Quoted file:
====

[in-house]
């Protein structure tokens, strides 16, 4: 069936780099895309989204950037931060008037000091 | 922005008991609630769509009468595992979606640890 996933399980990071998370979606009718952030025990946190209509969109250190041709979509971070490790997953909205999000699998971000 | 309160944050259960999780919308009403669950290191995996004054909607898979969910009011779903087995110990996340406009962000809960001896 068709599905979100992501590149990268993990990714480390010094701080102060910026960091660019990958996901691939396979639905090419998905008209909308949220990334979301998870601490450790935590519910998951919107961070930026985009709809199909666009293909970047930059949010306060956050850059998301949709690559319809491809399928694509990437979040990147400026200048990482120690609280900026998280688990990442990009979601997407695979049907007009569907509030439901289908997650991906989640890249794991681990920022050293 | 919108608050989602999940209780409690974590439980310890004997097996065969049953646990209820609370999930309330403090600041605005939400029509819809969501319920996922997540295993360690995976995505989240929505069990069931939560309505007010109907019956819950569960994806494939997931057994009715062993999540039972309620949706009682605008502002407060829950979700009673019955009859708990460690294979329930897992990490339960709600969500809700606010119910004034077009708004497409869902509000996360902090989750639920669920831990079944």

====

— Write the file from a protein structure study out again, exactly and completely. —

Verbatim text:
[in-house]
């Protein structure tokens, strides 16, 4: 069936780099895309989204950037931060008037000091 | 922005008991609630769509009468595992979606640890 996933399980990071998370979606009718952030025990946190209509969109250190041709979509971070490790997953909205999000699998971000 | 309160944050259960999780919308009403669950290191995996004054909607898979969910009011779903087995110990996340406009962000809960001896 068709599905979100992501590149990268993990990714480390010094701080102060910026960091660019990958996901691939396979639905090419998905008209909308949220990334979301998870601490450790935590519910998951919107961070930026985009709809199909666009293909970047930059949010306060956050850059998301949709690559319809491809399928694509990437979040990147400026200048990482120690609280900026998280688990990442990009979601997407695979049907007009569907509030439901289908997650991906989640890249794991681990920022050293 | 919108608050989602999940209780409690974590439980310890004997097996065969049953646990209820609370999930309330403090600041605005939400029509819809969501319920996922997540295993360690995976995505989240929505069990069931939560309505007010109907019956819950569960994806494939997931057994009715062993999540039972309620949706009682605008502002407060829950979700009673019955009859708990460690294979329930897992990490339960709600969500809700606010119910004034077009708004497409869902509000996360902090989750639920669920831990079944």